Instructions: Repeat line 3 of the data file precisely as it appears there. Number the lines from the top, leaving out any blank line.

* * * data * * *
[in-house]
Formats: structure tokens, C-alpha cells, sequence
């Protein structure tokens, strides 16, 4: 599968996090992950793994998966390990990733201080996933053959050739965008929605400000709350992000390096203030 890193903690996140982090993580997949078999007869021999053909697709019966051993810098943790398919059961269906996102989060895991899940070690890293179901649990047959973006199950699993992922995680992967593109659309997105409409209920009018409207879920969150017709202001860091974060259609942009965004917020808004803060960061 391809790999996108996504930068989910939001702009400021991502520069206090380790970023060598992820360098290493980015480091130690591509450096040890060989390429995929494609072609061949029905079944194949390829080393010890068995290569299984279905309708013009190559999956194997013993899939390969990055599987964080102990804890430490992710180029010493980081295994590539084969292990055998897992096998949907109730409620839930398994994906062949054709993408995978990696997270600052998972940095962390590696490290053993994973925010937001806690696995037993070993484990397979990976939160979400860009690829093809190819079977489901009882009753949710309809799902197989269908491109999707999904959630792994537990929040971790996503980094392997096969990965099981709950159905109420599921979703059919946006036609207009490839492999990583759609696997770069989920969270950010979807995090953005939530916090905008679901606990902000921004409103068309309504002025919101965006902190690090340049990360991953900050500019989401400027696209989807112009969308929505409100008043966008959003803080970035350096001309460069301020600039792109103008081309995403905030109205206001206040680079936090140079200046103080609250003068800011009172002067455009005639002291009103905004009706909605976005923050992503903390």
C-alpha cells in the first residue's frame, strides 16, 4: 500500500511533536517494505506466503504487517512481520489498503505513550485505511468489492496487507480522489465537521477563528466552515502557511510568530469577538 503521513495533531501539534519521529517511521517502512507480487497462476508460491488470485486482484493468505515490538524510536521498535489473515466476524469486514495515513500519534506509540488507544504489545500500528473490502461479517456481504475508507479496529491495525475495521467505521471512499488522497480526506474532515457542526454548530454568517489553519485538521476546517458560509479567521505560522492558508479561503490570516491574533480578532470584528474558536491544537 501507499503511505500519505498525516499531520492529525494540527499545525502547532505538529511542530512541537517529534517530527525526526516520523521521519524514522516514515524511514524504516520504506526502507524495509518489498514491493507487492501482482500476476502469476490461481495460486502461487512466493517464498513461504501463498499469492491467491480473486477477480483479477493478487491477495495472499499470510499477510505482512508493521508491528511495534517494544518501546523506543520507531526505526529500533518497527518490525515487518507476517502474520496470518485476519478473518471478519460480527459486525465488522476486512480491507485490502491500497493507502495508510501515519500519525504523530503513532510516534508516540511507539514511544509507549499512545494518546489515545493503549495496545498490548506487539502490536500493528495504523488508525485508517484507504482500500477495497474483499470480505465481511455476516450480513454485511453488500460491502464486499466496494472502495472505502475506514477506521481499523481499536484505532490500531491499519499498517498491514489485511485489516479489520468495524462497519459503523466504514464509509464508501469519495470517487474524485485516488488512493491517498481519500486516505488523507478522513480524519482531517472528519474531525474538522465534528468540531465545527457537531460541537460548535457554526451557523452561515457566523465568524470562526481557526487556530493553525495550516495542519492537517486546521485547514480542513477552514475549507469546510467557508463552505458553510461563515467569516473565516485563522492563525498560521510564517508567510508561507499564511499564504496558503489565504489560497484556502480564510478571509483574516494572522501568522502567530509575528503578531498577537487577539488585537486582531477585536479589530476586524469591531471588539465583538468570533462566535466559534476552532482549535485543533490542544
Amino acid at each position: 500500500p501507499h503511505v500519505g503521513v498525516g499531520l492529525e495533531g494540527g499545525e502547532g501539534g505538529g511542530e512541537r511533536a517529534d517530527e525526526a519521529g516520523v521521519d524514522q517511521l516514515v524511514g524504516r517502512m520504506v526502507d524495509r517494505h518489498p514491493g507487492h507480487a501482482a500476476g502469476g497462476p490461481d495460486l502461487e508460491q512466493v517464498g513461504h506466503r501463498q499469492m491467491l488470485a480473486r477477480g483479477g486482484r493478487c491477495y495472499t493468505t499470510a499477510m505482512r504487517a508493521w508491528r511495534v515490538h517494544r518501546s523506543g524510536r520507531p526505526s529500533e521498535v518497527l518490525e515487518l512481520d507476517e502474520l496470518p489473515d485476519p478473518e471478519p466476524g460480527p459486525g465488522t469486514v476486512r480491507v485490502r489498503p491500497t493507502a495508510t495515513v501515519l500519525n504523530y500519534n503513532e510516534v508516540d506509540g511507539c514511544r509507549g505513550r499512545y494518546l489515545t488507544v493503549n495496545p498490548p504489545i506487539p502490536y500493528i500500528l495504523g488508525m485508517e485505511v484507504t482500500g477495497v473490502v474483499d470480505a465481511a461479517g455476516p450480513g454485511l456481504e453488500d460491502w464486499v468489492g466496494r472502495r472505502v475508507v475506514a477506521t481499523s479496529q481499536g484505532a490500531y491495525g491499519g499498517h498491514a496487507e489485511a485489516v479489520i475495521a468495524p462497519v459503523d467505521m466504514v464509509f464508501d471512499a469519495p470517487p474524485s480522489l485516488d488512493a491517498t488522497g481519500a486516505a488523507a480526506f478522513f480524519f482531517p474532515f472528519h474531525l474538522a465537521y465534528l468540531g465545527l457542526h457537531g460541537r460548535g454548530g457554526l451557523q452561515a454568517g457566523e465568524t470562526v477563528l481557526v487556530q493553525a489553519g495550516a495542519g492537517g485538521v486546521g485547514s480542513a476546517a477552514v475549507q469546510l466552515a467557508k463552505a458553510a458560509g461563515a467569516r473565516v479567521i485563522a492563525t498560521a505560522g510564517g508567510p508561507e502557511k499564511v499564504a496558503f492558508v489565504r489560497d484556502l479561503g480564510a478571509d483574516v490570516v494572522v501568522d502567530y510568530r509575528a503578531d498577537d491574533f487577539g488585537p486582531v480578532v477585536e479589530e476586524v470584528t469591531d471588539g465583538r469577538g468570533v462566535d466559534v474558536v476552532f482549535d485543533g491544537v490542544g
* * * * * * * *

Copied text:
């Protein structure tokens, strides 16, 4: 599968996090992950793994998966390990990733201080996933053959050739965008929605400000709350992000390096203030 890193903690996140982090993580997949078999007869021999053909697709019966051993810098943790398919059961269906996102989060895991899940070690890293179901649990047959973006199950699993992922995680992967593109659309997105409409209920009018409207879920969150017709202001860091974060259609942009965004917020808004803060960061 391809790999996108996504930068989910939001702009400021991502520069206090380790970023060598992820360098290493980015480091130690591509450096040890060989390429995929494609072609061949029905079944194949390829080393010890068995290569299984279905309708013009190559999956194997013993899939390969990055599987964080102990804890430490992710180029010493980081295994590539084969292990055998897992096998949907109730409620839930398994994906062949054709993408995978990696997270600052998972940095962390590696490290053993994973925010937001806690696995037993070993484990397979990976939160979400860009690829093809190819079977489901009882009753949710309809799902197989269908491109999707999904959630792994537990929040971790996503980094392997096969990965099981709950159905109420599921979703059919946006036609207009490839492999990583759609696997770069989920969270950010979807995090953005939530916090905008679901606990902000921004409103068309309504002025919101965006902190690090340049990360991953900050500019989401400027696209989807112009969308929505409100008043966008959003803080970035350096001309460069301020600039792109103008081309995403905030109205206001206040680079936090140079200046103080609250003068800011009172002067455009005639002291009103905004009706909605976005923050992503903390």